At the most recent meeting of TriClojure, I had the pleasure of chatting with Michael Fogus, one of the authors of The Joy of Clojure. I mentioned that I had done some Mathematica (Mma) programming, and Michael asked me about a couple of Mma constructs called Sow and Reap. Sow and Reap are always used in tandem, and together form a powerful debugging tool. I’ll try to illustrate the what they do with some simple examples.

By itself, Sow behaves much like the identity function:

``````In[1]:= 3 + Sow[4]
Out[1]= 7
``````

To make Sow useful, we have to enclose it inside a call to Reap:

``````In[2]:= Reap[3 + Sow[4]]
Out[2]= {7, {{4}}}
``````

Disregarding all the nesting for a moment, notice we got back the result of the computation, 7, and the value of the expression wrapped in a Sow call, 4. Together Sow and Reap let you easily examine intermediate results inside of computations. Let’s look at a more complicated example.

First we’ll define a couple of zero argument random functions; one returns an even integer, the other an odd integer.

``````randEven[] := 2 * Random[Integer, {1, 5}]
randOdd[] := randEven[] - 1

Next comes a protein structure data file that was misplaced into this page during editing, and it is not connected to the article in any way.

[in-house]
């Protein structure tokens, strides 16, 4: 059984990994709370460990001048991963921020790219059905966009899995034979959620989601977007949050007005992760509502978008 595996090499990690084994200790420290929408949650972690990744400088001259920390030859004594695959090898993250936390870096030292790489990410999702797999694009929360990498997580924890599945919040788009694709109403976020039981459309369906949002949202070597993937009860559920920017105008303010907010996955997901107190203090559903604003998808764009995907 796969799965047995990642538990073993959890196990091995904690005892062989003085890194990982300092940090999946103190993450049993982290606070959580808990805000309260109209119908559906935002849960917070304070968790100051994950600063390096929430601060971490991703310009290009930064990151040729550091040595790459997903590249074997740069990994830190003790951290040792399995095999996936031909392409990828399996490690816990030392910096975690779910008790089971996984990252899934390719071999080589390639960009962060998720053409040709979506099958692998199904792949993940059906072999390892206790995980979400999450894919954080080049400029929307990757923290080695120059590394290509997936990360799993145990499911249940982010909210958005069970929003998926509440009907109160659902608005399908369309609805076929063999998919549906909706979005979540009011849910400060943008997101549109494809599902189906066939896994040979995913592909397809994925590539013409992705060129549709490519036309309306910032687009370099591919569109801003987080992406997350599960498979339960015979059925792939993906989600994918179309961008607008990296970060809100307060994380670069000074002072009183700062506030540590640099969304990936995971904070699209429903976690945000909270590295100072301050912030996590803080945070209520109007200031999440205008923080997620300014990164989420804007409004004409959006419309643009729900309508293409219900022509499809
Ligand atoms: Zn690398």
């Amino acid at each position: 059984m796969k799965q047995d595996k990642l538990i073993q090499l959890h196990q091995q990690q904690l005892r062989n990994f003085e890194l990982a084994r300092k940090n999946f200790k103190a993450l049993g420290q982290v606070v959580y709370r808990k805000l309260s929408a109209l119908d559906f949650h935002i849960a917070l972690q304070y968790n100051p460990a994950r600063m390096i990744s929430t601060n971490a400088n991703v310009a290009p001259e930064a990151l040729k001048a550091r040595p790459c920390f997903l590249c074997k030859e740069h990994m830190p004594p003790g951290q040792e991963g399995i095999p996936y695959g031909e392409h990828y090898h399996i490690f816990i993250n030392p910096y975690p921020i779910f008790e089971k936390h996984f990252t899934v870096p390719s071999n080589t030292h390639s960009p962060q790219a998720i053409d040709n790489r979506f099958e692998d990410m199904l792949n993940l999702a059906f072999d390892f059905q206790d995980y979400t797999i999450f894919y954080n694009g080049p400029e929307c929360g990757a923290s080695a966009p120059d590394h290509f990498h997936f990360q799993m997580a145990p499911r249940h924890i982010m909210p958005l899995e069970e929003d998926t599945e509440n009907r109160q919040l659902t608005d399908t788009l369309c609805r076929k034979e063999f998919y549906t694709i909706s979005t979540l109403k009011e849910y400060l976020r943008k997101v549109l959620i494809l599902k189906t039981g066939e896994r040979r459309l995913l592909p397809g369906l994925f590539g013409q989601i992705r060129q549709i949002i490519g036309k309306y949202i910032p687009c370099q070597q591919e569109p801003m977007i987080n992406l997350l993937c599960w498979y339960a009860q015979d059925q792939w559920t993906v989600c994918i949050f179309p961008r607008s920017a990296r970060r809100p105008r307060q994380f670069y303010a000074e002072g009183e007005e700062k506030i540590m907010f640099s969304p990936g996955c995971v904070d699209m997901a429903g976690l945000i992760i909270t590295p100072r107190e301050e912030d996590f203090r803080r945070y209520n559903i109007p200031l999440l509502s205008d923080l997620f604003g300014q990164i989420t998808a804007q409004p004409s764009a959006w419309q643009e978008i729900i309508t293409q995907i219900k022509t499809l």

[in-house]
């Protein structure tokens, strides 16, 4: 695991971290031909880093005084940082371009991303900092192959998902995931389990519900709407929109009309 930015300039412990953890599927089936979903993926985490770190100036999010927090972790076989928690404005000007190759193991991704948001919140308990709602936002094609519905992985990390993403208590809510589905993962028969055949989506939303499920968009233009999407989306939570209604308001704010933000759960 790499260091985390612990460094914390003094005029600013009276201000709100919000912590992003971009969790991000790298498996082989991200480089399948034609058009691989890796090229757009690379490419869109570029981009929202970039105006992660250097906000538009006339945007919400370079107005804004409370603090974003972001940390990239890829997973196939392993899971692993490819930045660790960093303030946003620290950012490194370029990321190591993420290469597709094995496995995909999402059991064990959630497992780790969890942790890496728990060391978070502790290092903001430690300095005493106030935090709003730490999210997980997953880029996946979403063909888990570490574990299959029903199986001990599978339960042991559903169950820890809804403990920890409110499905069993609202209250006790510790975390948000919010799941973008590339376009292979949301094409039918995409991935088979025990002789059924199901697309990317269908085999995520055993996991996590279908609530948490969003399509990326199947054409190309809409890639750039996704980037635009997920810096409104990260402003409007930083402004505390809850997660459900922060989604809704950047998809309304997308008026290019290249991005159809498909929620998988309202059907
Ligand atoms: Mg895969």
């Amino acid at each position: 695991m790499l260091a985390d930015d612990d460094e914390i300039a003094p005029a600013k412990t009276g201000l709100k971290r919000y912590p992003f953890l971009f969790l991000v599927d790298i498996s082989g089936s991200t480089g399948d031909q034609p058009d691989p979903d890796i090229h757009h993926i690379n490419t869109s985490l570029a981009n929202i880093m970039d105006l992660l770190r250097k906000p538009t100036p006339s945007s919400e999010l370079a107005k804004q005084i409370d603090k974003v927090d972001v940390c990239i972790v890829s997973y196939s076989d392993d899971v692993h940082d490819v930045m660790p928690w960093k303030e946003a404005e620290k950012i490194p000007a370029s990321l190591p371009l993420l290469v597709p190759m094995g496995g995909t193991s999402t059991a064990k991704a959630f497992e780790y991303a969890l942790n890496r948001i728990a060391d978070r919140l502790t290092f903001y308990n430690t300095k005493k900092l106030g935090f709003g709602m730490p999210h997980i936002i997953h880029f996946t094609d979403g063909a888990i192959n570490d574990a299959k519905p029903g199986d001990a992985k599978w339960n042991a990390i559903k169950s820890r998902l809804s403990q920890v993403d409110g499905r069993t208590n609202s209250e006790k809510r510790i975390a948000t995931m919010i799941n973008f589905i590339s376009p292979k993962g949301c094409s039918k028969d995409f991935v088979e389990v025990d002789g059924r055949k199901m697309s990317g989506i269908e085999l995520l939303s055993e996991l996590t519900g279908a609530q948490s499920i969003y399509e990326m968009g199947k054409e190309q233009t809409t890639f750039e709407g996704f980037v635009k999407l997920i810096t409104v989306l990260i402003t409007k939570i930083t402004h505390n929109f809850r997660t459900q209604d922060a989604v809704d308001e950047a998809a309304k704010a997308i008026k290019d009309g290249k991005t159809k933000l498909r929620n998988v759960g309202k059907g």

``````

Next we define a function of one argument which uses both of the functions above.

``````f[x_] := x + randEven[] + randOdd[] + randEven[]
``````

Evaluating f[2] will return a random integer. What if we wanted the option to know what random intermediate values were used to compute the final output of f[2]? We can use Sow and Reap to instrument f in a way that does not disturb its normal behavior, but allows us to look inside a call to f by simply wrapping that call in a Reap.

Here’s the instrumented version of f:

``````f[x_] := x + Sow[randEven[]] + Sow[randOdd[]] + Sow[randEven[]]
``````

The revised version of f behaves exactly like the original version: it returns a random integer. But if we want to look inside a call to f, we can wrap it it a Reap:

``````In[4]:= Reap[f[2]]
Out[4]= {15, {{2, 5, 6}}}
``````

We see the final value of the call, 15, and the three intermediate results, {2,5,6}. But why does the Reap output have the double nesting {{2, 5, 6}}? It is because we have the option to decorate our calls to Sow with tags of our choosing, and Reap will collect the values in separate buckets for us.

Here’s the idea. Let’s use tags to separate the odds and evens; the tags can be arbitrary.

``````f[x_] := x + Sow[randEven[], foo] + Sow[randOdd[], bar] + Sow[randEven[], foo]
``````

Now a call to Reap shows us the odds and evens in separate bins as it were:

``````In[6]:= Reap[f[2]]
Out[6]= {15, {{4, 2}, {7}}}
``````

The instance of Reap used to enclose our Sow calls need not immediately enclose:

``````
In[9]:= Reap[Min[0, f[2]]]
Out[9]= {0, {{2, 10}, {5}}}
``````

My examples are contrived, but I think they illustrate the idea. A bit of thought might just make you wish you had this facility available in your favorite language. Reap and Sow can be just the thing for getting insight into what is going on inside a computation.

And I have to give mad props to whomever picked such evocative names as Sow and Reap. I am reminded of Hosea 8: “They sow the wind, and reap the whirlwind”. Pure genius.